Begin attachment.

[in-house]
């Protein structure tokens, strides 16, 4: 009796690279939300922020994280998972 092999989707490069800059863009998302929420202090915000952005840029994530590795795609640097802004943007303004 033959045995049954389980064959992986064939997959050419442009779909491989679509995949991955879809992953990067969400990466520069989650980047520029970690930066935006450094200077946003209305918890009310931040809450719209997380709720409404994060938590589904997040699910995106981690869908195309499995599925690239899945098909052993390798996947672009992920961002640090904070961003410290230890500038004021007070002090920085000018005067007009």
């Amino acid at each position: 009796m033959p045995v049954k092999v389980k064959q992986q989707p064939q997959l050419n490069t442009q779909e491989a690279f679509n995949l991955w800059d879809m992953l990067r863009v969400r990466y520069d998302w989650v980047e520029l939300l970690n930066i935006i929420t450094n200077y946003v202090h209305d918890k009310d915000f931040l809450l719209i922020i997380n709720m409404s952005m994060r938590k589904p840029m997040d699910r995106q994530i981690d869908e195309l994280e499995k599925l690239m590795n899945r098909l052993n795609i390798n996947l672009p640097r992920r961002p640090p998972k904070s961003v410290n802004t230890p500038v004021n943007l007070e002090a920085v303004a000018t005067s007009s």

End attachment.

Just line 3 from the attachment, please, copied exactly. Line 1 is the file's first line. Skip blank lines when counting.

């Amino acid at each position: 009796m033959p045995v049954k092999v389980k064959q992986q989707p064939q997959l050419n490069t442009q779909e491989a690279f679509n995949l991955w800059d879809m992953l990067r863009v969400r990466y520069d998302w989650v980047e520029l939300l970690n930066i935006i929420t450094n200077y946003v202090h209305d918890k009310d915000f931040l809450l719209i922020i997380n709720m409404s952005m994060r938590k589904p840029m997040d699910r995106q994530i981690d869908e195309l994280e499995k599925l690239m590795n899945r098909l052993n795609i390798n996947l672009p640097r992920r961002p640090p998972k904070s961003v410290n802004t230890p500038v004021n943007l007070e002090a920085v303004a000018t005067s007009s």